Love the Lord your God with all your heart and with all your soul and with all your strength.These commandments that I give you today are to be on your hearts. Impress them on your children. Talk about them when you sit at home and when you walk along the road, when you lie down and when you get up. Tie them as symbols on your hands and bind them on your foreheads.Write them on the door frames of your houses and on your gates. (Deuteronomy 6:5-9)
In his sermon about parenting, preacher Steve Abramowski likens this passage to the medical terminology “Activities of Daily Living.” He explains that medical professionals determine whether or not patients are ready to be released from the hospital based on whether they can perform day-to-day tasks such as bathing, feeding, and moving around. Steve says that Moses shares this list as the essential Activities of Daily Living for the Christian Home. Why is this important? “No matter how much out there is vying for the attention of your children’s hearts, parents are still the most influential people in their lives.” 1
So, as you set up your schedules for this fall, make worship and faith-building consistent aspects of your days. What does this look like in a practical sense?
It means setting aside time to worship. Even if you can’t make church on Sundays, look into Saturday worship or access sermon archives as a family to view a message. Spend time afterwards discussing the message and the songs. Share with your children what you learned about Jesus through engaging in worship. Or, if this isn’t necessarily age-appropriate for your kids, worship in a way that is. Sing a simple song about Jesus, pray together, and talk about God’s creation around you.
It means spending time daily building up your faith with one another and independently. Engaging in daily devotions for bed is one way we do this in my family. Praying together before meals is another way. Admittedly, we don’t pray together often enough, and I would definitely like to increase my personal prayer and devotion life.
It means finding ways you can serve others as a family. Talk about how you give offerings to church, even if it’s online giving and your children don’t see you give. Find ways you can serve as a family with a community organization or at church. No matter what you do, help your children to see the benefits of serving others, rather than seeing their community and their church as organizations that are there to serve them.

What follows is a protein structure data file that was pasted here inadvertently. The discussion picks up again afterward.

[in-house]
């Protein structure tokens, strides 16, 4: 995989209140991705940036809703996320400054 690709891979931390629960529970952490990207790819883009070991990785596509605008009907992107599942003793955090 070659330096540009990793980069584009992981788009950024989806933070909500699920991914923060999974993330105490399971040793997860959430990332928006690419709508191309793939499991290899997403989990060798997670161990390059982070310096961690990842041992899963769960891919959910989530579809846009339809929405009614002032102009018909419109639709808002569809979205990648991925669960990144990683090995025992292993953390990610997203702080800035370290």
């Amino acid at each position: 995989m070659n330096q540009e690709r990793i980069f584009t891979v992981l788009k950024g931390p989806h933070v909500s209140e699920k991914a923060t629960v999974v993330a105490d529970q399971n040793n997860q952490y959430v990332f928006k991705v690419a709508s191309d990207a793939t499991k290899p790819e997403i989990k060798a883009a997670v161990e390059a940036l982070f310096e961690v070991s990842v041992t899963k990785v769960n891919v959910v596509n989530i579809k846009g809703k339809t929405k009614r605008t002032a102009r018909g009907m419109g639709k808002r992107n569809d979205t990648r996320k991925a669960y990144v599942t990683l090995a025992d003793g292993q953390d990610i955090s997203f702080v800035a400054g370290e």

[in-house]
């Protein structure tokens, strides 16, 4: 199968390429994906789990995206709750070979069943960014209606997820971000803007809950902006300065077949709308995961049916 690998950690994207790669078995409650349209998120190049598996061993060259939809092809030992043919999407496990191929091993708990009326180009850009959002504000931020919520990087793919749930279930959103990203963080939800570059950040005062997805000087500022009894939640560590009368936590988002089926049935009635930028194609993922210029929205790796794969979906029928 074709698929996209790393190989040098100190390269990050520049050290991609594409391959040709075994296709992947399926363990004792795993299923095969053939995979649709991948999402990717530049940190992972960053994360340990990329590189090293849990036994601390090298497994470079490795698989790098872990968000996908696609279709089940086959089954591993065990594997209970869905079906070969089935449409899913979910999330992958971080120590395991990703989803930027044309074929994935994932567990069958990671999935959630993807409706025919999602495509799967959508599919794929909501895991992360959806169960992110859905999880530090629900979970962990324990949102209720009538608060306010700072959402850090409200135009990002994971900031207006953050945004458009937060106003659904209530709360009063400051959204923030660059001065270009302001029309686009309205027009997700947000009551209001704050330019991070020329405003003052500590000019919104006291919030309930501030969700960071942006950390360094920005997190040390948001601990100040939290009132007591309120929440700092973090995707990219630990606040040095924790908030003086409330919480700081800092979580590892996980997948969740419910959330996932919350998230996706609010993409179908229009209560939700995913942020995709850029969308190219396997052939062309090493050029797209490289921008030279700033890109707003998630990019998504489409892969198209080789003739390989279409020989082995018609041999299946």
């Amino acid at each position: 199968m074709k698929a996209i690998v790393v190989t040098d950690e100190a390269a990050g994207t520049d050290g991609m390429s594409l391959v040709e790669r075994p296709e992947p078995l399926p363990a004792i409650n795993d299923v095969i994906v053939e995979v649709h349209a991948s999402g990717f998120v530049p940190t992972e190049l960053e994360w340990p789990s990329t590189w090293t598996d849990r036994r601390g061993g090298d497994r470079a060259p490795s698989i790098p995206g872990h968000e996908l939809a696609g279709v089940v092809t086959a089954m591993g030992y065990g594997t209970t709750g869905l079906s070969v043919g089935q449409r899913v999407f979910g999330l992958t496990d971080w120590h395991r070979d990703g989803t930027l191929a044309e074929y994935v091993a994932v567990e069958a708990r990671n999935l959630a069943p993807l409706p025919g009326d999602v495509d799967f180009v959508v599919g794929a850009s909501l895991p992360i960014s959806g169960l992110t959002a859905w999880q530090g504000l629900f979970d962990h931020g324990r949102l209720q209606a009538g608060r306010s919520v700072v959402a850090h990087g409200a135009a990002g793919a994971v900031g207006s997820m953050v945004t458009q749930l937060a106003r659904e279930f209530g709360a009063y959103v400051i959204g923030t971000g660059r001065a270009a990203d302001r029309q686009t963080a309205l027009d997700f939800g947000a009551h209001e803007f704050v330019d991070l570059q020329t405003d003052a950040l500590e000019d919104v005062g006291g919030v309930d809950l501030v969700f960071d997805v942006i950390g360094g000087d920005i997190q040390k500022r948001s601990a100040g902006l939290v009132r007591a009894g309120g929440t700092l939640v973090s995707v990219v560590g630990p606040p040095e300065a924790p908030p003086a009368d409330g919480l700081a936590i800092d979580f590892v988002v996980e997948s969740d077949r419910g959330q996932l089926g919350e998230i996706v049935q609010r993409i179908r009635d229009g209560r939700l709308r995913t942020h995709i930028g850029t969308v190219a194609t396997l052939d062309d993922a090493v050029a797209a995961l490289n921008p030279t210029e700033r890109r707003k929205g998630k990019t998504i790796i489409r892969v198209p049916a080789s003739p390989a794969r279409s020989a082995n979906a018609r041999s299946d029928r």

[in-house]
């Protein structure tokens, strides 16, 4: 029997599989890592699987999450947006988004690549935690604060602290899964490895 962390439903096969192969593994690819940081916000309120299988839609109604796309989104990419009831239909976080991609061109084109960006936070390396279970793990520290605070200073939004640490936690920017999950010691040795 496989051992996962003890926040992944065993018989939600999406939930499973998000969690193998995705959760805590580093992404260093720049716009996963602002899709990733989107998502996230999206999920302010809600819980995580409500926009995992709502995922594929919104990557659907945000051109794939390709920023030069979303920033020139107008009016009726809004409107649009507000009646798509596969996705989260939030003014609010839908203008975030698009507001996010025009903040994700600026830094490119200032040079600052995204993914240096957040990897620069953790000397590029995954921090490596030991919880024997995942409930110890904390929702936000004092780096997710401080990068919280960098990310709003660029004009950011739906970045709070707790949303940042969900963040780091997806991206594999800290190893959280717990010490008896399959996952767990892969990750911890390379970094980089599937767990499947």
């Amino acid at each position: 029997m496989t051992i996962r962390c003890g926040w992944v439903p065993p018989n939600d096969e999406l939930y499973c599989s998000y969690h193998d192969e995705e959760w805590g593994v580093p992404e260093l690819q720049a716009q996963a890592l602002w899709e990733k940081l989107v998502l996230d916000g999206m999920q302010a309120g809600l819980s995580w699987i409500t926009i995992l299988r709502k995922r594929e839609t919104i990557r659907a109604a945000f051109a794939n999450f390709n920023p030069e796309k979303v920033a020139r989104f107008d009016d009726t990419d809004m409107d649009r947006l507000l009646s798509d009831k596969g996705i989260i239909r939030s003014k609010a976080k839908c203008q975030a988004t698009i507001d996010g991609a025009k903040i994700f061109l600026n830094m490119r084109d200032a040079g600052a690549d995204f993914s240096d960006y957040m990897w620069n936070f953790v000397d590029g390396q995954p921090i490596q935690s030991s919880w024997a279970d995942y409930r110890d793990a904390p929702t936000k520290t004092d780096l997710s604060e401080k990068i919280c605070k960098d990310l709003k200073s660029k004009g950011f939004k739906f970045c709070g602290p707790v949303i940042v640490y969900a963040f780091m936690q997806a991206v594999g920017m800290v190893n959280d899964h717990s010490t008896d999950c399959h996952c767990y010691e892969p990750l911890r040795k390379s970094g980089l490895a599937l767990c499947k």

Principle 2: Act as a guide for your children by setting boundaries and disciplining them.
Probably one of the most popular scripture references we like to use as parents to guilt our kids into obeying is the first part of Ephesians 6:1:Children, obey your parents in the Lord, for this is right. But we fail to share the rest of the verses that go with this: “Honor your father and mother”—which is the first commandment with a promise— “so that it may go well with you and that you may enjoy long life on the earth.” Fathers, do not exasperate your children; instead, bring them up in the training and instruction of the Lord. (Ephesians 6:1-4)
We often don’t explain the promise that goes along with the commandment. God intends for children to obey their parents because parents are to guide their children along the paths that keep them safe and close to the Lord. And he intends for parents to avoid upsetting their children or provoking them, opting instead for their parenting to lead children to Christ.
The book of Proverbs has some great one-liners on parenting too:
- My son, do not despise the Lord’s discipline, and do not resent his rebuke, because the Lord disciplines those he loves, as a father the son he delights in (Proverbs 3:11-12).
- Whoever spares the rod hates their children, but the one who loves their children is careful to discipline them (Proverbs 13:24).
- Start children off on the way they should go, and even when they are old they will not turn from it (Proverbs 22:6).
So what can parents learn from the wisdom of Solomon and Paul in the Scriptures? We can learn that we use discipline and boundaries to set our children up with a firm foundation. Godly parents set boundaries and their “no” means “no” when they feel it’s best for their children. God wants all of his children to grow up and follow Him, and it’s the sacred role of parents and guardians to teach children the way of the Lord.